The main difference between divide and conquer and dynamic programming is that the divide and conquer combines the solutions of the sub-problems to obtain the solution of the main problem while dynamic programming uses the result of the sub-problems to find the optimum solution of the main problem.
Divide and conquer and dynamic programming are two algorithms or approaches to solving problems. Divide and conquer algorithm divides the problem into subproblems and combines those solutions to find the solution to the original problem. However, dynamic programming does not solve the subproblems independently. It stores the answers of subproblems to use them for similar problems.
Key Areas Covered
1. What is Divide and Conquer
– Definition, Functionality
2. What is Dynamic Programming
– Definition, Functionality
3. What is the Difference Between Divide and Conquer and Dynamic Programming
– Comparison of Key Differences
Divide and Conquer, Dynamic Programming
What is Divide and Conquer
Divide and conquer divides the main problem into small subproblems. The subproblems are divided again and again. At one point, there will be a stage where we cannot divide the subproblems further. Then, we can solve each subproblem independently. Finally, we can combine the solutions of all subproblems to get the solution to the main problem.
There are three main steps in divide and conquer. They are as follows.
Divide (Break) – Involves splitting the main problem into a collection of subproblems
Conquer (Solve) – Involves solving each subproblem separately
Combine (Merge) – Joins the solutions of the subproblems to obtain the solution of the main problem
What is Dynamic Programming
Dynamic programming divides the main problem into smaller subproblems, but it does not solve the subproblems independently. It stores the results of the subproblems to use when solving similar subproblems. Storing the results of subproblems is called memorization. Before solving the current subproblem, it checks the results of the previous subproblems. Finally, it checks the results of all subproblems to find the best solution or the optimal solution. This method is effective as it does not compute the answers again and again. Usually, dynamic programming is used for optimization.
Elements of dynamic programming are as follows.
Simple subproblems – Divide the original problem into small subproblems that have a similar structure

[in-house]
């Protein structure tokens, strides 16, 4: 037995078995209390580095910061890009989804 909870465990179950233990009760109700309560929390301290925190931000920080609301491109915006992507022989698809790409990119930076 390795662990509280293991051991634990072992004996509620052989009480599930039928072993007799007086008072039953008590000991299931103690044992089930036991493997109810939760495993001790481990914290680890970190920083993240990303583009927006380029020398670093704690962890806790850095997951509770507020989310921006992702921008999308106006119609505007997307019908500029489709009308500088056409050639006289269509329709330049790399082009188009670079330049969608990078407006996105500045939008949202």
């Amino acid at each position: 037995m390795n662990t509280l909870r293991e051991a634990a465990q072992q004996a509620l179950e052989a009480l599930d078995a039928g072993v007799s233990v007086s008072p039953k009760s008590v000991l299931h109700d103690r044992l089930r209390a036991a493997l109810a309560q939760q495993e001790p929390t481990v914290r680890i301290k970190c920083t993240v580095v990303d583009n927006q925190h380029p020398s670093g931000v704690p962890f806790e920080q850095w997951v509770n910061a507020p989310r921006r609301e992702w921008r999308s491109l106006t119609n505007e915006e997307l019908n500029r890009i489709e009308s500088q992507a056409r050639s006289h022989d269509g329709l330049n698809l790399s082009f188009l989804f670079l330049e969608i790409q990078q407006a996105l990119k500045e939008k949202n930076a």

Optimal substructure of the problem – The optimal solution to the main problem is within the optimal solution to its subproblems
Overlapping subproblems – Situations of solving the same subproblems again and again
Difference Between Divide and Conquer and Dynamic Programming
Divide and conquer is an algorithm that recursively breaks down a problem into two or more sub-problems of the same or related type until it becomes simple enough to be solved directly. However, dynamic programming is an algorithm that helps to efficiently solve a class of problems that have overlapping subproblems and optimal substructure property.
The main difference between divide and conquer and dynamic programming is that divide and conquer is recursive while dynamic programming is non-recursive.
In divide and conquer, the subproblems are independent of each other. However, in dynamic programming, the subproblems are interdependent. Hence, this is another major difference between divide and conquer and dynamic programming.
Time consumption is another difference between divide and conquer and dynamic programming. Divide and conquer solves each subproblem independently. Therefore, it is more time-consuming. Dynamic programming, on the other hand, uses the answers of the previous subproblems. Thus, it is less time-consuming.
Efficiency also makes a difference between divide and conquer and dynamic programming. Dynamic programming is more efficient than divide and conquer.
The main difference between divide and conquer and dynamic programming is that the divide and conquer combines the solutions of the subproblems to obtain the solution of the main problem while dynamic programming uses the result of the subproblems to find the optimum solution of the main problem.
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1. “Merge sort algorithm diagram” By VineetKumar at English Wikipedia – Transferred from en.wikipedia to Commons by Eric Bauman using CommonsHelper (Public Domain) via Commons Wikimedia
2. “Fibonacci dynamic programming” By en:User:Dcoatzee, traced by User:Stannered – en:Image:Fibonacci dynamic programming.png (Public Domain) via Commons Wikimedia